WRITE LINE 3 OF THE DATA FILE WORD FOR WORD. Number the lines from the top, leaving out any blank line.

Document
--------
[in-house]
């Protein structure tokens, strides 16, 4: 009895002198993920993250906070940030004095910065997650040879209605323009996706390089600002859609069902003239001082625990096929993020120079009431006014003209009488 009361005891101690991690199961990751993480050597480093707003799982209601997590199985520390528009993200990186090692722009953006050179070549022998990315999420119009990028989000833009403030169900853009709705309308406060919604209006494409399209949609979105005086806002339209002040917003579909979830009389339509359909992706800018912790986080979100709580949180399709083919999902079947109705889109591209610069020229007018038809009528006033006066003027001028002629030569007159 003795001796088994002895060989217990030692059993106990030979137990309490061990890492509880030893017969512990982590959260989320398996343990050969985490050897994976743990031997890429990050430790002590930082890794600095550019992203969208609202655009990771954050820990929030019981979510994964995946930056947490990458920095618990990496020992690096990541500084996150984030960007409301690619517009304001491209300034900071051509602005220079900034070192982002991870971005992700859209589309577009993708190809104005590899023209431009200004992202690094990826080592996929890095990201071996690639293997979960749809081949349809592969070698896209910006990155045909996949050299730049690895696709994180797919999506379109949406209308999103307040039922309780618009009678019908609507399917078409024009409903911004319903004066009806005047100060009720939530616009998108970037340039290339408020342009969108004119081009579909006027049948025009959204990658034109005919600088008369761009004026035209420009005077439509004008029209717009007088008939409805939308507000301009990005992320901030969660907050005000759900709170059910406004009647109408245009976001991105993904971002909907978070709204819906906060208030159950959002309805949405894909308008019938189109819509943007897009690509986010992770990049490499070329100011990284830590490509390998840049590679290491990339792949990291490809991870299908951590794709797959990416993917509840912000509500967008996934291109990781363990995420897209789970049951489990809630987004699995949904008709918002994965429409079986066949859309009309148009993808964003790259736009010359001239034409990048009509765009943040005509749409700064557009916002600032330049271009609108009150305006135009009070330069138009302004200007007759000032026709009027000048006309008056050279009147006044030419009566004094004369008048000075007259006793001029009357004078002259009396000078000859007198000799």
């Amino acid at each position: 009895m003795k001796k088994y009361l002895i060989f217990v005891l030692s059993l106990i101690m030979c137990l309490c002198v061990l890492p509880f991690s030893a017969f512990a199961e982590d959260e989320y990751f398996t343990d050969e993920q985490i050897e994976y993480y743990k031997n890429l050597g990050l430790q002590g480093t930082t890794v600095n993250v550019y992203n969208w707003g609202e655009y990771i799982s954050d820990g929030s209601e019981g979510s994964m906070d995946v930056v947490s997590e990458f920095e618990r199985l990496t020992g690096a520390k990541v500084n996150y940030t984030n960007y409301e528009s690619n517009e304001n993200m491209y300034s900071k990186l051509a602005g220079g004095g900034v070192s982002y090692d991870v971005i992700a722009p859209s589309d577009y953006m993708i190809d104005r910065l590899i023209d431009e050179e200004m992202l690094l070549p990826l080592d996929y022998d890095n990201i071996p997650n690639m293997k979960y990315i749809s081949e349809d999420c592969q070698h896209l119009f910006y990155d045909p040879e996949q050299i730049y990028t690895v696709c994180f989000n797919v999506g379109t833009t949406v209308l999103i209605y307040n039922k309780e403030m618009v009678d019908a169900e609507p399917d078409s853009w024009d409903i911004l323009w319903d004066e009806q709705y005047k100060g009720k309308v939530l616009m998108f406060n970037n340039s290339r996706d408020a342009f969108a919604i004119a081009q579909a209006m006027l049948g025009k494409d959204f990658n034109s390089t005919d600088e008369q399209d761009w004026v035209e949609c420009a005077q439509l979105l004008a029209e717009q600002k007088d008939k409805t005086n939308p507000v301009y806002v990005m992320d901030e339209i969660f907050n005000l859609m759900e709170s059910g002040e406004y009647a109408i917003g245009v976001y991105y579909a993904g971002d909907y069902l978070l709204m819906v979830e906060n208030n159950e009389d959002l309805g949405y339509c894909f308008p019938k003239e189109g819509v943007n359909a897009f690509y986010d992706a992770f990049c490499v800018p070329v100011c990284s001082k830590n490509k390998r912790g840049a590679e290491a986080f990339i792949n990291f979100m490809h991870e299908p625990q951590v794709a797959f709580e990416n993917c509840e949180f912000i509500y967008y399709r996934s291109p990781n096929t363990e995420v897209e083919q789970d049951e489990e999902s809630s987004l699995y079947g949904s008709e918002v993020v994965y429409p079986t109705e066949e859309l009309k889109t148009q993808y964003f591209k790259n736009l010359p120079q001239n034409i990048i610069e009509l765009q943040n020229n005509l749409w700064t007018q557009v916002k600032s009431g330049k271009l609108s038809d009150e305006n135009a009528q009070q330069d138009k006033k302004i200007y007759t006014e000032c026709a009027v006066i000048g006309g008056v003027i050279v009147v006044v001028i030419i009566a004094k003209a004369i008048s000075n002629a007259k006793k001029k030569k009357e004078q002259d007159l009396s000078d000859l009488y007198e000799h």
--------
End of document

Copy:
């Amino acid at each position: 009895m003795k001796k088994y009361l002895i060989f217990v005891l030692s059993l106990i101690m030979c137990l309490c002198v061990l890492p509880f991690s030893a017969f512990a199961e982590d959260e989320y990751f398996t343990d050969e993920q985490i050897e994976y993480y743990k031997n890429l050597g990050l430790q002590g480093t930082t890794v600095n993250v550019y992203n969208w707003g609202e655009y990771i799982s954050d820990g929030s209601e019981g979510s994964m906070d995946v930056v947490s997590e990458f920095e618990r199985l990496t020992g690096a520390k990541v500084n996150y940030t984030n960007y409301e528009s690619n517009e304001n993200m491209y300034s900071k990186l051509a602005g220079g004095g900034v070192s982002y090692d991870v971005i992700a722009p859209s589309d577009y953006m993708i190809d104005r910065l590899i023209d431009e050179e200004m992202l690094l070549p990826l080592d996929y022998d890095n990201i071996p997650n690639m293997k979960y990315i749809s081949e349809d999420c592969q070698h896209l119009f910006y990155d045909p040879e996949q050299i730049y990028t690895v696709c994180f989000n797919v999506g379109t833009t949406v209308l999103i209605y307040n039922k309780e403030m618009v009678d019908a169900e609507p399917d078409s853009w024009d409903i911004l323009w319903d004066e009806q709705y005047k100060g009720k309308v939530l616009m998108f406060n970037n340039s290339r996706d408020a342009f969108a919604i004119a081009q579909a209006m006027l049948g025009k494409d959204f990658n034109s390089t005919d600088e008369q399209d761009w004026v035209e949609c420009a005077q439509l979105l004008a029209e717009q600002k007088d008939k409805t005086n939308p507000v301009y806002v990005m992320d901030e339209i969660f907050n005000l859609m759900e709170s059910g002040e406004y009647a109408i917003g245009v976001y991105y579909a993904g971002d909907y069902l978070l709204m819906v979830e906060n208030n159950e009389d959002l309805g949405y339509c894909f308008p019938k003239e189109g819509v943007n359909a897009f690509y986010d992706a992770f990049c490499v800018p070329v100011c990284s001082k830590n490509k390998r912790g840049a590679e290491a986080f990339i792949n990291f979100m490809h991870e299908p625990q951590v794709a797959f709580e990416n993917c509840e949180f912000i509500y967008y399709r996934s291109p990781n096929t363990e995420v897209e083919q789970d049951e489990e999902s809630s987004l699995y079947g949904s008709e918002v993020v994965y429409p079986t109705e066949e859309l009309k889109t148009q993808y964003f591209k790259n736009l010359p120079q001239n034409i990048i610069e009509l765009q943040n020229n005509l749409w700064t007018q557009v916002k600032s009431g330049k271009l609108s038809d009150e305006n135009a009528q009070q330069d138009k006033k302004i200007y007759t006014e000032c026709a009027v006066i000048g006309g008056v003027i050279v009147v006044v001028i030419i009566a004094k003209a004369i008048s000075n002629a007259k006793k001029k030569k009357e004078q002259d007159l009396s000078d000859l009488y007198e000799h």